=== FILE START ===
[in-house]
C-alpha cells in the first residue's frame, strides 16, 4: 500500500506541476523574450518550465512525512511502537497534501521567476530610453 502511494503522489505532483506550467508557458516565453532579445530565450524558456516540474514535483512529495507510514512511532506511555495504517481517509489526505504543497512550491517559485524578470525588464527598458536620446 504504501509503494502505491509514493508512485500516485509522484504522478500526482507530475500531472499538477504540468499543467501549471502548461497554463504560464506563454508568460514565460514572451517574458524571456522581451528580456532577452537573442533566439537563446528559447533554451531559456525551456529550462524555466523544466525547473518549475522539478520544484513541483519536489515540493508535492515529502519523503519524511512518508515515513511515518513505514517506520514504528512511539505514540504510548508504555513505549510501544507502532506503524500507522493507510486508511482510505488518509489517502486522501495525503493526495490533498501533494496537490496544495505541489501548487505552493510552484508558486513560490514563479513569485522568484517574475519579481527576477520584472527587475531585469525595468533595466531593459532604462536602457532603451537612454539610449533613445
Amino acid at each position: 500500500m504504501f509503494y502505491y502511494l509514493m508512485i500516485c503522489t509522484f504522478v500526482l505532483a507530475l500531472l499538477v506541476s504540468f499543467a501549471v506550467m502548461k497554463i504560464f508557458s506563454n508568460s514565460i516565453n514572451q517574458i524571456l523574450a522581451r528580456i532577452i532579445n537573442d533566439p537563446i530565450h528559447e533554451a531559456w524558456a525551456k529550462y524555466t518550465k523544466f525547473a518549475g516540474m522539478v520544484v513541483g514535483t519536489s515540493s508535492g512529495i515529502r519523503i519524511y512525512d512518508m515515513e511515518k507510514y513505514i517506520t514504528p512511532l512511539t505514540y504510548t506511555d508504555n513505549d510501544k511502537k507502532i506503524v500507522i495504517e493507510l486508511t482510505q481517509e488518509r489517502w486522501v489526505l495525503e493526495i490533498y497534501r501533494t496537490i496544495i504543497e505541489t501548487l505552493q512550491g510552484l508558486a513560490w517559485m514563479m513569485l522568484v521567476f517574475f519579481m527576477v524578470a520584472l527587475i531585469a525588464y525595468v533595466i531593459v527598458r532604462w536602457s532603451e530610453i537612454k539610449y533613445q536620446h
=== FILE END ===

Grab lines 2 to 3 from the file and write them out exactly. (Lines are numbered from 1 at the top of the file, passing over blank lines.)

C-alpha cells in the first residue's frame, strides 16, 4: 500500500506541476523574450518550465512525512511502537497534501521567476530610453 502511494503522489505532483506550467508557458516565453532579445530565450524558456516540474514535483512529495507510514512511532506511555495504517481517509489526505504543497512550491517559485524578470525588464527598458536620446 504504501509503494502505491509514493508512485500516485509522484504522478500526482507530475500531472499538477504540468499543467501549471502548461497554463504560464506563454508568460514565460514572451517574458524571456522581451528580456532577452537573442533566439537563446528559447533554451531559456525551456529550462524555466523544466525547473518549475522539478520544484513541483519536489515540493508535492515529502519523503519524511512518508515515513511515518513505514517506520514504528512511539505514540504510548508504555513505549510501544507502532506503524500507522493507510486508511482510505488518509489517502486522501495525503493526495490533498501533494496537490496544495505541489501548487505552493510552484508558486513560490514563479513569485522568484517574475519579481527576477520584472527587475531585469525595468533595466531593459532604462536602457532603451537612454539610449533613445
Amino acid at each position: 500500500m504504501f509503494y502505491y502511494l509514493m508512485i500516485c503522489t509522484f504522478v500526482l505532483a507530475l500531472l499538477v506541476s504540468f499543467a501549471v506550467m502548461k497554463i504560464f508557458s506563454n508568460s514565460i516565453n514572451q517574458i524571456l523574450a522581451r528580456i532577452i532579445n537573442d533566439p537563446i530565450h528559447e533554451a531559456w524558456a525551456k529550462y524555466t518550465k523544466f525547473a518549475g516540474m522539478v520544484v513541483g514535483t519536489s515540493s508535492g512529495i515529502r519523503i519524511y512525512d512518508m515515513e511515518k507510514y513505514i517506520t514504528p512511532l512511539t505514540y504510548t506511555d508504555n513505549d510501544k511502537k507502532i506503524v500507522i495504517e493507510l486508511t482510505q481517509e488518509r489517502w486522501v489526505l495525503e493526495i490533498y497534501r501533494t496537490i496544495i504543497e505541489t501548487l505552493q512550491g510552484l508558486a513560490w517559485m514563479m513569485l522568484v521567476f517574475f519579481m527576477v524578470a520584472l527587475i531585469a525588464y525595468v533595466i531593459v527598458r532604462w536602457s532603451e530610453i537612454k539610449y533613445q536620446h